May have to remove caliper from the bracket, and tilt it back to bleed. And E-brake adjustment is necessary. These calipers rely on E-Brake usage to keep them adjusted. The E-brake arm actually pulls the piston away from the pads, if not adjusted correctly.

Bryan>>>>>>>>>has had the same issues
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Old 10-18-2006, 07:26 PM
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Thanks Bryan
I will have to check the bleeder screws relation to the top of the piston. Do you know of some other caliper I can use to replace what I have now.
rick
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Old 10-18-2006, 07:38 PM
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I am noticing that you are in Texas
If you are planning to register this car for the street--Classic Car or standard plates--you need that E-Brake, and it has to hold the car at idle, in Drive.

If you are certain that you wish to change the calipers, Classicperform.com
will be able to give you information, Most of the people there are very helpful.

Classic Performance Products

One of the techs there was very helpful to me. Took me quite awhile before I got my 4-whl discs working right. Taking even longer to remember to use the parking brake

Bryan
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Old 10-18-2006, 07:45 PM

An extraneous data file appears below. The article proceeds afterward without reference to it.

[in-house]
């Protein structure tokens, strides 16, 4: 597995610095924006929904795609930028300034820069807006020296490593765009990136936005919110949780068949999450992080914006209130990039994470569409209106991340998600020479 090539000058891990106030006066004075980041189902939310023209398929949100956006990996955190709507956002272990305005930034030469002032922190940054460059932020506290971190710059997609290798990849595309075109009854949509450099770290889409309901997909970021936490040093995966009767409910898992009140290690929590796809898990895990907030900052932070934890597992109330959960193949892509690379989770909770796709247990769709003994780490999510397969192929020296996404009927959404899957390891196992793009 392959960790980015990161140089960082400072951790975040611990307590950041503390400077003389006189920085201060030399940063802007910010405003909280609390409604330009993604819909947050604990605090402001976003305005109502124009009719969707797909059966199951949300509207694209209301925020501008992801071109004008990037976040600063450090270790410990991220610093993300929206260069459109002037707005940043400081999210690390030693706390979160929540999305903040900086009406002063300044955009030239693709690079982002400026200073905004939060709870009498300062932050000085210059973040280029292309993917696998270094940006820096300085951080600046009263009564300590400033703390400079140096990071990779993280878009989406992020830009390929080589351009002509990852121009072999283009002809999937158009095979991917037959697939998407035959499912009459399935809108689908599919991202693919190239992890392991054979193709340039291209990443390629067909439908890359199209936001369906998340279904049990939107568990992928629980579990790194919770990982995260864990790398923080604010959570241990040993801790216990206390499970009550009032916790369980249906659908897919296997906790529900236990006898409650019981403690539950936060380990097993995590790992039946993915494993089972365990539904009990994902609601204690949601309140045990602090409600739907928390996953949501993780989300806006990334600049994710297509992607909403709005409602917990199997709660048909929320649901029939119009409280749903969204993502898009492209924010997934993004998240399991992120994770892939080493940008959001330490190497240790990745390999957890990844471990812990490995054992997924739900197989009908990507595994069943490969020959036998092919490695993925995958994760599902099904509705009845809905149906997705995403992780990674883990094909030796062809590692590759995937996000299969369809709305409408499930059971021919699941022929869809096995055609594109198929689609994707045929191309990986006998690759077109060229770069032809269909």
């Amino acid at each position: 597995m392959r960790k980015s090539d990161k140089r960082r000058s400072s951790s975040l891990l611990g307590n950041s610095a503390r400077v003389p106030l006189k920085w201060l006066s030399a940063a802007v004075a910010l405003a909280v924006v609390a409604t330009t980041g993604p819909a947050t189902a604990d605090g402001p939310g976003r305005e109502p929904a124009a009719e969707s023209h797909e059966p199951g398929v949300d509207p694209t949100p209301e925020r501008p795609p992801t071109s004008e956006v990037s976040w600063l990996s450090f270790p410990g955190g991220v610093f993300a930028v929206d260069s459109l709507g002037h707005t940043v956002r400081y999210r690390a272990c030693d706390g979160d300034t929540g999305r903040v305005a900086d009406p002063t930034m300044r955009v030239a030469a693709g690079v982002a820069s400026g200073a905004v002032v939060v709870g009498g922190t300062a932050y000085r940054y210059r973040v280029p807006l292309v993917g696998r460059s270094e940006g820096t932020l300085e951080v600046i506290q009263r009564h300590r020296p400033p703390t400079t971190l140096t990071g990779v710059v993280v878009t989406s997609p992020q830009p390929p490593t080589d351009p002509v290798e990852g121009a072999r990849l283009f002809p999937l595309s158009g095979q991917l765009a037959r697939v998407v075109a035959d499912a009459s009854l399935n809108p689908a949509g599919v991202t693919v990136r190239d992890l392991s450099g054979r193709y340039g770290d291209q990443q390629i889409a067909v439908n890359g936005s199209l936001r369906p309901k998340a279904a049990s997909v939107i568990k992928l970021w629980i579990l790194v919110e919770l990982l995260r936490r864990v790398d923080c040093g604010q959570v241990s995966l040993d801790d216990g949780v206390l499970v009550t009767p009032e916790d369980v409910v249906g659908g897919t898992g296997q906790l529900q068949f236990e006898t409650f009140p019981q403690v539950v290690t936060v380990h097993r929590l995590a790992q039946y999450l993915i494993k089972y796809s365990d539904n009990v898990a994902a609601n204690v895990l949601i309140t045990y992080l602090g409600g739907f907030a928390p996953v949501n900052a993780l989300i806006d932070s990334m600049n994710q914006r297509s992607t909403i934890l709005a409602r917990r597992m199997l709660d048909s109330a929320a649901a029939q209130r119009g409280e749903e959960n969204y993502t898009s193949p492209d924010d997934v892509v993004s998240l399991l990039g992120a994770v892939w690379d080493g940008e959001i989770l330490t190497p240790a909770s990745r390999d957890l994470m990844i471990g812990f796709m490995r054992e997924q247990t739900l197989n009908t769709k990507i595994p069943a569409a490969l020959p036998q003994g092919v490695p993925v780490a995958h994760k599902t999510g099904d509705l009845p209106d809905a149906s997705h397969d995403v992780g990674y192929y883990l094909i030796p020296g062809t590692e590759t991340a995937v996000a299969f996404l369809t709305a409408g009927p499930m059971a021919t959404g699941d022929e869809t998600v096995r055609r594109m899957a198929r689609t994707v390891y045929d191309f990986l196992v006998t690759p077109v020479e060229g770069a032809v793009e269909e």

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I am in a small town, state inspections are quite lax here. I just had it inspected for the first time since I started the project. That is with windshield wipers removed, no e-brake, forgot the insurance card, and my had forgot to reinstall my vin tag. I do have all the light working, but he didn't check them either!!! Sometimes life in a small town is great.
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Old 10-20-2006, 08:33 PM
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. These calipers rely on E-Brake usage to keep them adjusted. The E-brake arm actually pulls the piston away from the pads, if not adjusted correctly.

even if you did ease through inspection you need to stop safe, after all that might be ME in front of you at the next light. Good Luck.
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Old 10-21-2006, 06:23 AM
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Well, I finally got them working properly. Great solid pedal, with good even braking. I adjusted the rear calipers manually and re-bled the system including bench bleeding the M/C. I guess I will have to dig out the park brake hardware and get it hooked up.
THANKS TO EVERYONE WHO POSTED INFORMATION TO HELP ME THROUGH THIS PROBLEM. Hope I can be of some help to you some day.